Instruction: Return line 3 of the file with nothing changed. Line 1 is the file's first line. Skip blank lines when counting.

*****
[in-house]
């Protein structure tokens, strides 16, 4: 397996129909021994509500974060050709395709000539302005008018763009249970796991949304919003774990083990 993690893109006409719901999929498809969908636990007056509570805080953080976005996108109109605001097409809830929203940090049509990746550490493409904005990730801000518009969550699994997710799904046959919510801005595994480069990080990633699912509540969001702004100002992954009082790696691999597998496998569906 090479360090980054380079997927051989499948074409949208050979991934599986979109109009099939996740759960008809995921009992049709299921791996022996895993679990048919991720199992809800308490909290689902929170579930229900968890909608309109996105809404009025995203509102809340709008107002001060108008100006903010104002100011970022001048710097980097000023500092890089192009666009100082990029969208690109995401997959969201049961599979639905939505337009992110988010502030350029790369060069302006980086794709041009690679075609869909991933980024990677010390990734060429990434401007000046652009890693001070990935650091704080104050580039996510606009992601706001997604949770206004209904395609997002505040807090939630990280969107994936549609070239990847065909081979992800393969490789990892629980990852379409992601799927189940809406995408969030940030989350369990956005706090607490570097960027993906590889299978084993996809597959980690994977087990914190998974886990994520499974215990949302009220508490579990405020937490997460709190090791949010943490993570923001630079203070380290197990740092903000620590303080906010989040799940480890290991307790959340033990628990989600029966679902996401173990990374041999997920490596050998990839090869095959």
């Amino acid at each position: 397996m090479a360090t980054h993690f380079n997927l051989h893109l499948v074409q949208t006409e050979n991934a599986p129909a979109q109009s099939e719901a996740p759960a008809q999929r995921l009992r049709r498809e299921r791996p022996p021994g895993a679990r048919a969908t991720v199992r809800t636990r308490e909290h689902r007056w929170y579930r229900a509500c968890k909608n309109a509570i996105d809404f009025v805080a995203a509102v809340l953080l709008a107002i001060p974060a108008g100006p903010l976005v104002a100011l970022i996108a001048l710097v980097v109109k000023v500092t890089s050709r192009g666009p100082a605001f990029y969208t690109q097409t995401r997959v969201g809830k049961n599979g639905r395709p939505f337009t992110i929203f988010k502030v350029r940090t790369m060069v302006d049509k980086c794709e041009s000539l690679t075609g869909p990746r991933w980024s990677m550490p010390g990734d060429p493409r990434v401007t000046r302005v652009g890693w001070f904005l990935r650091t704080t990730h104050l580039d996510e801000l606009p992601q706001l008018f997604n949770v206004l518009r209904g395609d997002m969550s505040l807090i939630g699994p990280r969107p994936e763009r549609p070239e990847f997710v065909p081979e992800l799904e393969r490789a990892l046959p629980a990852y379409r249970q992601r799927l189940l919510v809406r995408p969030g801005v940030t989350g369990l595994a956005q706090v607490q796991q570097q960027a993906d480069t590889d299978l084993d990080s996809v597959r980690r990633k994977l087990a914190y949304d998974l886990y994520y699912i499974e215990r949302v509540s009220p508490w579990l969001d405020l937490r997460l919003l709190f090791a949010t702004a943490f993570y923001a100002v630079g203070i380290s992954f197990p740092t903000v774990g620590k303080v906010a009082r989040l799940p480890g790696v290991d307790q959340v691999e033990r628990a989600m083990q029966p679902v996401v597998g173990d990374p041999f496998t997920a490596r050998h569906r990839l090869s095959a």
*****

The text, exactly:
């Amino acid at each position: 397996m090479a360090t980054h993690f380079n997927l051989h893109l499948v074409q949208t006409e050979n991934a599986p129909a979109q109009s099939e719901a996740p759960a008809q999929r995921l009992r049709r498809e299921r791996p022996p021994g895993a679990r048919a969908t991720v199992r809800t636990r308490e909290h689902r007056w929170y579930r229900a509500c968890k909608n309109a509570i996105d809404f009025v805080a995203a509102v809340l953080l709008a107002i001060p974060a108008g100006p903010l976005v104002a100011l970022i996108a001048l710097v980097v109109k000023v500092t890089s050709r192009g666009p100082a605001f990029y969208t690109q097409t995401r997959v969201g809830k049961n599979g639905r395709p939505f337009t992110i929203f988010k502030v350029r940090t790369m060069v302006d049509k980086c794709e041009s000539l690679t075609g869909p990746r991933w980024s990677m550490p010390g990734d060429p493409r990434v401007t000046r302005v652009g890693w001070f904005l990935r650091t704080t990730h104050l580039d996510e801000l606009p992601q706001l008018f997604n949770v206004l518009r209904g395609d997002m969550s505040l807090i939630g699994p990280r969107p994936e763009r549609p070239e990847f997710v065909p081979e992800l799904e393969r490789a990892l046959p629980a990852y379409r249970q992601r799927l189940l919510v809406r995408p969030g801005v940030t989350g369990l595994a956005q706090v607490q796991q570097q960027a993906d480069t590889d299978l084993d990080s996809v597959r980690r990633k994977l087990a914190y949304d998974l886990y994520y699912i499974e215990r949302v509540s009220p508490w579990l969001d405020l937490r997460l919003l709190f090791a949010t702004a943490f993570y923001a100002v630079g203070i380290s992954f197990p740092t903000v774990g620590k303080v906010a009082r989040l799940p480890g790696v290991d307790q959340v691999e033990r628990a989600m083990q029966p679902v996401v597998g173990d990374p041999f496998t997920a490596r050998h569906r990839l090869s095959a």